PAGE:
Friday, October 17, 2008

The Shivers

Ever since my late teens I experienced for many years a psychosomatic phenomenon I dubbed "the shivers," for lack of a better term. An unbidden unpleasant memory would pop and I'd shiver to shake it off.

The memories were not necessarily the stuff of novels and melodrama. Most of them were tiny, tiny embarrassing moments.

It was the sort of thing that, had it referred to wrongdoing, people brought up in Catholicism might have called "scrupulosity," in the old traditional language: an obsessive concern with one's personal sins, including "sinful" acts or thoughts usually considered minor or trivial.

A few typical ones of mine:
  • As a teenager my mind used to drift during the Gloria at the point when the congregation says "Lord God, Lamb of God, Son of the Father." While my mouth said the words, my brain would rebel and say to me "son of a bitch." It bothered me. The thought was sacrilegious.
  • Another one that haunted me for years was when I finally earned my Second Class badge in the scouts. I was a Tenderfoot, in some countries Third Class, for the longest time of anyone in my scout troop and, who knows, maybe in the history of scouting. At the ceremony I was given the prized neckerchief and clasp. Being awkward and perhaps unprepared, I didn know what to do with the clasp and kept it in my hand as I attempted to shake hands with the dignitaries present at the podium. I still remember the look of disgust on the face of Father Jean, the stern French-born pastor, as I attempted to shake hands with the clasp awkwardly between our hands, almost like one of those practical joke joy buzzers.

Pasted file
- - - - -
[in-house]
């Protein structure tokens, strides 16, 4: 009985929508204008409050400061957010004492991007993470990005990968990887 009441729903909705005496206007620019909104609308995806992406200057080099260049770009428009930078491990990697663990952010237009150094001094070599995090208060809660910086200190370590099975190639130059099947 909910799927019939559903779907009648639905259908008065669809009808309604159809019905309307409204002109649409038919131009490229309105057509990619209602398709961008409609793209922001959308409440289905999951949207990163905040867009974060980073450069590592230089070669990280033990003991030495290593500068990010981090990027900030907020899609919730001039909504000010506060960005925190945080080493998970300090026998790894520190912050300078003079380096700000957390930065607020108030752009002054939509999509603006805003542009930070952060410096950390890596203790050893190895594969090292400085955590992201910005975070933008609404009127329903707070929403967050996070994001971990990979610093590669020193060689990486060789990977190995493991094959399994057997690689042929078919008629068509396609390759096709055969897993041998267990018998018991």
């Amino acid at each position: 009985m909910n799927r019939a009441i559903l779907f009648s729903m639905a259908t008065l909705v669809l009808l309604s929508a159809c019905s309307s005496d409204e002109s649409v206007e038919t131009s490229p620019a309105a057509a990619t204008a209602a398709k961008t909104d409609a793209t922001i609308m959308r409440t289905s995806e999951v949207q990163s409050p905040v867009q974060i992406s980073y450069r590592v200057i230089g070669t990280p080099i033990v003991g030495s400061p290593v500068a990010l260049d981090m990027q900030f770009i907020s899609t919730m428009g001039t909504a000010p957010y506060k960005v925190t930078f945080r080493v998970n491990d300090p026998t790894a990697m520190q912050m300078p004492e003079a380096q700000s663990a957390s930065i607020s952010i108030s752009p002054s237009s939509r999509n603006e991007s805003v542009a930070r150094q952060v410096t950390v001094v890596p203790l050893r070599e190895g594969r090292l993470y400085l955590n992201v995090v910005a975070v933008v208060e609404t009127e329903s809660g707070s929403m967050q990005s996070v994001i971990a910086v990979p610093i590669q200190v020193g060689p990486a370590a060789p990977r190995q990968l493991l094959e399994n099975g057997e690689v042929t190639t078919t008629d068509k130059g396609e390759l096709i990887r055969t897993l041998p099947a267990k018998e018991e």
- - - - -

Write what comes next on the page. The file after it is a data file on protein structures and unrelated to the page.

• Then there are the innumerable times at which I have given answers to superiors that have left me looking either stupid, or plain uninteresting or simply unimaginative. Three seconds outside their door the brilliant response would flood into my brain. Too late. Years of too-lates, I suspect, kept me from becoming James Reston.
OK, so I beat myself up a tad too much. I know. I hated the shivers. I taught those who knew about them to ignore them and let them pass; eventually I learned to hide them.

Several years ago, the shivers finally went away. Well, not exactly. I reasoned them away.

I relaxed and told myself that the moments were not that shameful, or if they were, no one was going to arrest me for them; in fact, no one knew about them but me. I bet Father Jean would not have known what I was talking about if I shared my recollection the scout ceremony.

The point is I haven had them for years.

Then, yesterday at lunch, I found myself running through one after another after another, almost like an uncontainable multiple orgasm of shame, embarrassment and regret.
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